from the editor's desk

Thomas Simpson

Thomas Simpson: Sensory Excursions

With the support of the Copyright Agency‘s Cultural Fund, and in partnership with KSP Writers CentreWesterly delivered our fourth Writers’ Development Program in 2019.

Four talented emerging writers were offered professional guidance and support in developing their work for publication in Westerly, both in print and online. We are now delighted to be able to showcase their work here at the Editor’s Desk, while we celebrate the publication of their work in the new Westerly 65.1.

I came to writing from a desire to create images. My early ambition was to carve out a life for myself as a visual artist, to create images sourced from the combination of external influences thrown up in day-to-day life and the internal meditations and memories that arose from those personal experiences. But there was, in a sense, a breakdown between what a scene or experience conjured up in my mind and what my hands were able to produce. These piled prints and drawings and paintings remained static; no evocation or feeling jumped out of the material sitting on the page or the canvas. By attending art school at a time where technical skill and compositional training were shunned and the focus very much rooted in the conceptual and performative, my dissatisfaction with the physical images I was able to produce grew. So, the most convenient and available medium to plug up these holes was the written word.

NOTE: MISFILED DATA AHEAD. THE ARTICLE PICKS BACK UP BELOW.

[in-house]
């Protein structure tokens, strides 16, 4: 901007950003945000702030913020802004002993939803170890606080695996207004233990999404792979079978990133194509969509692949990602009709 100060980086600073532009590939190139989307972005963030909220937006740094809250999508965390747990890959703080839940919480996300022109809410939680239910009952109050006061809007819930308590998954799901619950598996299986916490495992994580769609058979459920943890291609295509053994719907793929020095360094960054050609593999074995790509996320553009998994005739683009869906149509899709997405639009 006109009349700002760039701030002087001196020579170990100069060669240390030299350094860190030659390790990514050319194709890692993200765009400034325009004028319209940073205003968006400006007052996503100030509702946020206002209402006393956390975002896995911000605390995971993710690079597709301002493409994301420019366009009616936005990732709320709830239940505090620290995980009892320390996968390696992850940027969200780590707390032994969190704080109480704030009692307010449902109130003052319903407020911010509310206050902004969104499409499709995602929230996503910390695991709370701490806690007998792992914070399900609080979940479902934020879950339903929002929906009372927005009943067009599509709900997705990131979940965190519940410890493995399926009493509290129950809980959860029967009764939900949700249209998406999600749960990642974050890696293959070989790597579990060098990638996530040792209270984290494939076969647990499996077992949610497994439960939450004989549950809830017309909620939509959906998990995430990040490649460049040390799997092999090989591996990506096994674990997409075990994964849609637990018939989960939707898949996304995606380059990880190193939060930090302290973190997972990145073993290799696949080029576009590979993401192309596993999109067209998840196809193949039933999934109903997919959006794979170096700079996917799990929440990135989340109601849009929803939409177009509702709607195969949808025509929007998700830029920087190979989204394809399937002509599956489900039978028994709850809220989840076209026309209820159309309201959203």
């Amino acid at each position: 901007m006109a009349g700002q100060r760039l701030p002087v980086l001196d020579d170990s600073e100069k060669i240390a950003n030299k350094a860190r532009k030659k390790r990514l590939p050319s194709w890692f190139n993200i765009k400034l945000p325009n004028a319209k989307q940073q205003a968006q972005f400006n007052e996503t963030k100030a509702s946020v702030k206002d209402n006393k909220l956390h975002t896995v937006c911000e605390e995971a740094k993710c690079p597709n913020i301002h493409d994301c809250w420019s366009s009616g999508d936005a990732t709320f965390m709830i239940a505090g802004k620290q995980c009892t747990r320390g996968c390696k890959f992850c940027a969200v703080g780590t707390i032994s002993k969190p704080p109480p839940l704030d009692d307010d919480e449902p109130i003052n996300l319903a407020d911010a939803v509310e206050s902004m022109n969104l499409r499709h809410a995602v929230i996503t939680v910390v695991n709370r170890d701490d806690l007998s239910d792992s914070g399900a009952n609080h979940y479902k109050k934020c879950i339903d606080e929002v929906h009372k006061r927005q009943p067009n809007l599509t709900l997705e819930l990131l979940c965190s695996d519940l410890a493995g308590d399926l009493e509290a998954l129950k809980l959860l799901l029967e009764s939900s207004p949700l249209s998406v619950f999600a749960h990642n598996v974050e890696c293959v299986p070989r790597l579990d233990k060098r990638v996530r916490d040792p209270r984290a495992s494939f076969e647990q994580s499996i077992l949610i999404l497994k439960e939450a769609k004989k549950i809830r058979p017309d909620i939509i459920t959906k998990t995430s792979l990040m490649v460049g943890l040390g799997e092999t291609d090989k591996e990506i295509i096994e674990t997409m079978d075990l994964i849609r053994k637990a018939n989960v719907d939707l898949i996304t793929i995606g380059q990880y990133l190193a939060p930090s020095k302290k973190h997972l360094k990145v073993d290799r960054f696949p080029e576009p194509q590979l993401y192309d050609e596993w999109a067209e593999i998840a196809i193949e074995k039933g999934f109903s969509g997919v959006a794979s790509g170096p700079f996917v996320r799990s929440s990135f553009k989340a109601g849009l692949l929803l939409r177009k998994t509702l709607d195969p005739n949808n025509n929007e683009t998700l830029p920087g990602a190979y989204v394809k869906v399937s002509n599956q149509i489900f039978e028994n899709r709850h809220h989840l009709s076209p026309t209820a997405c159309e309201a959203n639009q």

Poetry became the vehicle for my imagist sensibilities by being able to muse a little longer on a moment without narrative constraints. Inspiration for my work derives largely from place and how we interact with our physical and emotional surroundings. These small vignettes and larger societal questions that arise from daily life have been diversified by the many menial occupations I’ve held to support my writing habits: working as a truck driver, retail worker and, for the longest portion of time, a postie. Working as a postie allowed me to become a voyeur of suburban, industrial estate and CBD life, completely plastered in hi-vis, yet somehow unnoticed. This contractual and repeated exploration to places that wouldn’t otherwise be on my radar led to intimate knowledge of an area. The stories, changes and conflicts, documented or imagined, are etched into a place. So much detail can be excavated from these isolated moments of daily life:

A man who answers the door to sign for a parcel dressed only in steel-toed boots. A scar zipping its way down the centre of his entire torso.

The last colonial homestead in a street subdivided into low cost unit blocks, emaciated cow in the dusty paddock.

Boys swapping noxious pens in Langley Park laughing as a woman bags her corgi’s shit in an apartment block foyer.

I would transcribe these moments of public and private life, sometimes in Knausgaardian detail, sometimes just a single word, onto red parcel-reminder cards. They would pile up on my desk, mopping up the overflow from beer cans and ashtrays, until an image stuck with me long enough to become a poem. A few ended up published, but most didn’t metamorphosise into anything beyond an archive of moments on little red cards. Combined with these place attachments through daily working life, I also have a particular affinity with the road and the sense of motion through place. These accumulative road trips around the country have also heavily informed my work—notably the transcontinental journey that brought me to WA from Queensland. The experience of getting to know a new place with its specific geography and vernacular is very intimate; the experience is uniquely your own and will leave an impression on your memory. There is a certain freedom in acknowledging your own stupidity and ignorance as a visitor or new resident and blindly stepping into a new sense of place.